A few months ago, I sent out an email asking people if they hate being asked what they do—and if so, why.
And my inbox BLEW. UP.
People experience a range of emotions when asked this simple, seemingly innocuous question, from mild loathing and slight fatigue to total overwhelm, dread, even panic.
Why? Because they hate what they do? Some of them, sure.
But most people I heard from just get flummoxed when asked to define it in a sentence—because they do lots of different things and they don’t know where to begin, or they’re afraid they’ll come across as boring or unimpressive, or, frankly, like an asshole.
You’re probably not an asshole. But honestly, a lot of people pointed to their parents! They said, “I was told it wasn’t nice to talk about myself.” Or, they were raised in the shadow of other guilt-inducing institutions (looking at you, Catholic Church), who believe that you must be meek and self-flagellating to make it into the kingdom of heaven.
That may be so. But I’m just not in a kingdom of heaven mindset right now. Are you?
Fact is, I believe that you, that lady, and that guy over there all have something valuable to say, share, and talk about. And that if we approached the question differently, we would feel differently about it.
I also believe that talking about what you do can be fun, and not at all like being asked to testify in court against yourself.
I’ve just introduced a brand-new, full-day, face-to-face virtual workshop that draws on my skills and toolbox as a brand and messaging advisor, consultant, and writing workshop leader—and I think you might be into it.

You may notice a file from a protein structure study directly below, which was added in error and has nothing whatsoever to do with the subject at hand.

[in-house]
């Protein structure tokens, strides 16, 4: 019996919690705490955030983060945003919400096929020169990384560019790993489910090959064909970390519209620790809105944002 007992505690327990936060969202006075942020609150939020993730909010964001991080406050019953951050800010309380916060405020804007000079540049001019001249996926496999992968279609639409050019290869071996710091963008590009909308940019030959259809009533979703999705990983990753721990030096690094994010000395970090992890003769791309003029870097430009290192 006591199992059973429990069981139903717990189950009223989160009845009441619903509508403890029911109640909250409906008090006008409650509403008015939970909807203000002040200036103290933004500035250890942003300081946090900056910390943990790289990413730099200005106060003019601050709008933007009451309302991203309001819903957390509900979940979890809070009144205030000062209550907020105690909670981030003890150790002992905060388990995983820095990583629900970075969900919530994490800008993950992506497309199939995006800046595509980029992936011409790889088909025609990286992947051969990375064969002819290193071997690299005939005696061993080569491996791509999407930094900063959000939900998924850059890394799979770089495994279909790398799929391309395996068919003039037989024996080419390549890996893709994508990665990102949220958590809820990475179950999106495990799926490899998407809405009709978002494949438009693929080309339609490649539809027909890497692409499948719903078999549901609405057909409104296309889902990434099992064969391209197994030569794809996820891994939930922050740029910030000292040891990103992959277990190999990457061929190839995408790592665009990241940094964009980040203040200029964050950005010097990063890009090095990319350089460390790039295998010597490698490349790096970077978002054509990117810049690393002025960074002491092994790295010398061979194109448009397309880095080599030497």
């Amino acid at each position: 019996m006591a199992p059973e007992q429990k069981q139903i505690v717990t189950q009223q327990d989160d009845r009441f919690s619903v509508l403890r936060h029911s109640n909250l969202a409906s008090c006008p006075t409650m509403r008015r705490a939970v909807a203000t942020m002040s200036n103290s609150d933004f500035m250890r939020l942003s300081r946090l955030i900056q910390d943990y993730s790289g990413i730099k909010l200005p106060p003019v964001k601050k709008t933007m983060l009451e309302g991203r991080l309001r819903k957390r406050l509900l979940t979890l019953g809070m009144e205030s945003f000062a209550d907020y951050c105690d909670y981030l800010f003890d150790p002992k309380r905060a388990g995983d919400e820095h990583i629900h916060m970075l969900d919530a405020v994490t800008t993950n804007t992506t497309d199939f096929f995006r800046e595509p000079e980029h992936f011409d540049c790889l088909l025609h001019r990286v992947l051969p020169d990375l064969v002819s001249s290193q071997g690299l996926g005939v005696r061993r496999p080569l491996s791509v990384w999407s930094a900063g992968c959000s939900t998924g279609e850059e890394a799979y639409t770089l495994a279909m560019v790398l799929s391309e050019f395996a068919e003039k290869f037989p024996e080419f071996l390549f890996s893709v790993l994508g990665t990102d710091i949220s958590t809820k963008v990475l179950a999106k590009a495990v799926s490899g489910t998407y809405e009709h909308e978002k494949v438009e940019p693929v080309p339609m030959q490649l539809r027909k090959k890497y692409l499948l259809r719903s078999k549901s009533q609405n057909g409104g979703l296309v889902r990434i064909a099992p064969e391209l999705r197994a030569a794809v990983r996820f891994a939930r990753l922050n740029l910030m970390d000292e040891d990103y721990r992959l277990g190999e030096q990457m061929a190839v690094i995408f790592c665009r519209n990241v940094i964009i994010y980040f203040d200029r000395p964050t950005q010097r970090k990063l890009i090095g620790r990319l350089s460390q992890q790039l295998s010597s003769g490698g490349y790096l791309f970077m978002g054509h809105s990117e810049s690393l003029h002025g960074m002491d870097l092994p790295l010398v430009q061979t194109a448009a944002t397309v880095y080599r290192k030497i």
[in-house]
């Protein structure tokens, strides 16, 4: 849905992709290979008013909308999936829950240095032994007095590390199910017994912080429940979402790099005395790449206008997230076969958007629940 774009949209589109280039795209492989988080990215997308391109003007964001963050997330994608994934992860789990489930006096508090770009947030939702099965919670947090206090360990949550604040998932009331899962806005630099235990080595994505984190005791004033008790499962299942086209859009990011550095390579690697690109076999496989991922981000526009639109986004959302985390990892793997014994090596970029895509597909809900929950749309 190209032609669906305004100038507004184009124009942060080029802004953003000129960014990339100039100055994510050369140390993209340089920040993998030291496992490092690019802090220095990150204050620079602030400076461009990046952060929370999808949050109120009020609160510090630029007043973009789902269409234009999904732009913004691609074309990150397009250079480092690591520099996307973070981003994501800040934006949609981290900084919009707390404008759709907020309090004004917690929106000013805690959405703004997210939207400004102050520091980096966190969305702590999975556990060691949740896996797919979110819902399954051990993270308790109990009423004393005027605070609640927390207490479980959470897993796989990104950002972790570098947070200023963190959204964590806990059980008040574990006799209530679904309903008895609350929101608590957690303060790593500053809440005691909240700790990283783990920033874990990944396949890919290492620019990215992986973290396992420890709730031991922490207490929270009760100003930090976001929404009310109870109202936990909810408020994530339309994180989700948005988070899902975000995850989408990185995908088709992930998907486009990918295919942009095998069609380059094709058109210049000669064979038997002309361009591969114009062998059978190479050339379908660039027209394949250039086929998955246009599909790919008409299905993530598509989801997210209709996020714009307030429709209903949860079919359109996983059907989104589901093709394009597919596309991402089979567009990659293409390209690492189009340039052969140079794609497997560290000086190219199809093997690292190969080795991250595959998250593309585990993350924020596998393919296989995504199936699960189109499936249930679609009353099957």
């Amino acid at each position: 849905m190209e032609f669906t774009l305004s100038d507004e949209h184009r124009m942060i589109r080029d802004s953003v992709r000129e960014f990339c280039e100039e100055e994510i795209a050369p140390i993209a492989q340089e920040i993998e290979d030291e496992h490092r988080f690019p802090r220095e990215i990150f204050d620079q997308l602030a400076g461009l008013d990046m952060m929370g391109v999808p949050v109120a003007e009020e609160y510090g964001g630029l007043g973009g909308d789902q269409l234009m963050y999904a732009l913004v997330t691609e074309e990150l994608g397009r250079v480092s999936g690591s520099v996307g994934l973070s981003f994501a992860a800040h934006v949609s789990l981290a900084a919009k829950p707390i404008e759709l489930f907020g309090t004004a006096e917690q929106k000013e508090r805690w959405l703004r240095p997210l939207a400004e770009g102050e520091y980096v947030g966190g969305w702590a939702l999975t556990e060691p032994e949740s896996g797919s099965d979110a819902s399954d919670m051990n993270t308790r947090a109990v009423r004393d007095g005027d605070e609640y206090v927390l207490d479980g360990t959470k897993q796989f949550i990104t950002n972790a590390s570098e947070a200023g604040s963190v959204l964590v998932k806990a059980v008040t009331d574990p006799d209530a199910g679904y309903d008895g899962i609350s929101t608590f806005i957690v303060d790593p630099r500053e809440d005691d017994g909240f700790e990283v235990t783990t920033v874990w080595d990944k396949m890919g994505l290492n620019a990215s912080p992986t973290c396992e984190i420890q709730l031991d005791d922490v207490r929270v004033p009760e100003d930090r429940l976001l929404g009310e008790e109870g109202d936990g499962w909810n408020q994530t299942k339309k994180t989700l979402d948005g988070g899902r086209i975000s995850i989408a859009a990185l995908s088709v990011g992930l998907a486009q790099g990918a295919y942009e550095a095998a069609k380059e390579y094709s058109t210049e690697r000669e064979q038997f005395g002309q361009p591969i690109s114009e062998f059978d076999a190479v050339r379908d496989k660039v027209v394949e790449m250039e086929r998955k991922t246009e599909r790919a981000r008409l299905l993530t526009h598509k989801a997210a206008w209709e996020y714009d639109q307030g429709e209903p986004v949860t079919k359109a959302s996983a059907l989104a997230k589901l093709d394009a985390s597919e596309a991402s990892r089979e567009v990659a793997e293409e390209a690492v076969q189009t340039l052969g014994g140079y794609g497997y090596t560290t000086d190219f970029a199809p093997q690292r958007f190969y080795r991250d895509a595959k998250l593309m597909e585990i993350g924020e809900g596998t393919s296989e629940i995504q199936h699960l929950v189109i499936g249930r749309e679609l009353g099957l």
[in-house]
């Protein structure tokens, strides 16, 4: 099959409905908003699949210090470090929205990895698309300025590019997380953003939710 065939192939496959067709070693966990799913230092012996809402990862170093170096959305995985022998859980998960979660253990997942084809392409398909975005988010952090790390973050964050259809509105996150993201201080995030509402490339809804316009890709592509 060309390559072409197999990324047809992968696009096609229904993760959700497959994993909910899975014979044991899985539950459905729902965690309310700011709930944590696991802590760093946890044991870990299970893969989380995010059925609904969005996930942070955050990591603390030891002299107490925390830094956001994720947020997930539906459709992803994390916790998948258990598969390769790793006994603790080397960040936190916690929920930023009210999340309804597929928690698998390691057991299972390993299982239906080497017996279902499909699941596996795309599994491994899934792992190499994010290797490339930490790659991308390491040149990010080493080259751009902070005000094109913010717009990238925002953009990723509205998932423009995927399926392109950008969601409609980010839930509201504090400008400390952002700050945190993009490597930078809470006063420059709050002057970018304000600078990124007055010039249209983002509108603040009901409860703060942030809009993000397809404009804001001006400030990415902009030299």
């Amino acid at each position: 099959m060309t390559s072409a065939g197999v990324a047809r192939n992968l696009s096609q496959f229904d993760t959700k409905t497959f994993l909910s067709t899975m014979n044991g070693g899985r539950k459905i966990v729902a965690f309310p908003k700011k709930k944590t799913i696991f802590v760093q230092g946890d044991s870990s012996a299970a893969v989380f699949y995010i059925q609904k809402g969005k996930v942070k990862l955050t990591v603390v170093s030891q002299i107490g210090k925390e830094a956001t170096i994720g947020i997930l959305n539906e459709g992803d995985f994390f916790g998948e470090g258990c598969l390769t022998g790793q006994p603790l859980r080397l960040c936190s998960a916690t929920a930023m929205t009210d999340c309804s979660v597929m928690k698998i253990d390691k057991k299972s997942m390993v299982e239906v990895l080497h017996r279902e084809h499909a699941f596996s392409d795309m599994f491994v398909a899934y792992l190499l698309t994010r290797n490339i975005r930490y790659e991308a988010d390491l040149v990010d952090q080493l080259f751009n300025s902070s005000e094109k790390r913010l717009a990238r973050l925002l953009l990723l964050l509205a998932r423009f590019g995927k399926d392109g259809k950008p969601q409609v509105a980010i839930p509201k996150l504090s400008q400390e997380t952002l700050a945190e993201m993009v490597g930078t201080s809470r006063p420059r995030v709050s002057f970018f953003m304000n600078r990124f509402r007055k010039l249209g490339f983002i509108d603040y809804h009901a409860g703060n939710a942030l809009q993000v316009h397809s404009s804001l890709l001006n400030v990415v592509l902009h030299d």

The goal? To help you feel clear, confident, and expansive in your approach to the question “What do you do?” instead of like an unsorted ball of nerves and angst.
In the meantime, I wanted to answer some of the questions I’ve been getting about it and who it’s for.
YOUR QUESTIONS, ANSWERED!
Who is this workshop for?
This workshop is ideal for the person looking to gain greater insight and clarity into their career, work, business, or art. You could be a full-time employee considering your next move, or a business owner or coach who’s struggled for years with how to talk about what you do. An artist who has a hard time speaking about your work publicly. A public speaker who gets stuck when it comes to talking about themselves and what they do. Or, you may be looking to build your network and find yourself hamstrung by the question everyone asks, “So, what do you do?”
If any of this sounds like you, you’re going to find this day tremendously valuable.
What’s the workshop format?
We’ll be meeting face to face on Zoom in a meetings format for an interactive, hands-on workshop. Not a sit and stare at a screen for six hours kind of thing. You’ll have plenty of time to do some work and play, all with helpful feedback. We encourage all participants to be on camera; however, if you need to switch off your camera while you listen that’s ok too. We just ask that if you would like to speak/share on the call, that we can see you. We’ll be taking an hour-long break at 11:45a ET, and then another shorter afternoon break.
I feel really self conscious talking about myself, and talking in general. Will I have to do that here?
No one is going to force you to do anything. If you prefer to do more listening than speaking, that is totally ok! In fact, the point of the workshop is to help you find confidence and agency in your own work so that it’s easier to speak up when you want to (or have to!). I’ll add that this is about as safe an environment as you’ll find because there is no criticism or judgment of you or your work. This isn’t about fixing; this is about using intuitive tools for gaining clarity and insight.
I’m good at what I do. I just have a hard time explaining it. Is this for me?
Yup. Rather than try to crowbar your work into words—or worse, a cute or clever tagline—we’re going to give you ways of exploring the vibrant connections between what you do so that you feel better and clearer when talking about it.
What if I’m not even clear about what it is I do?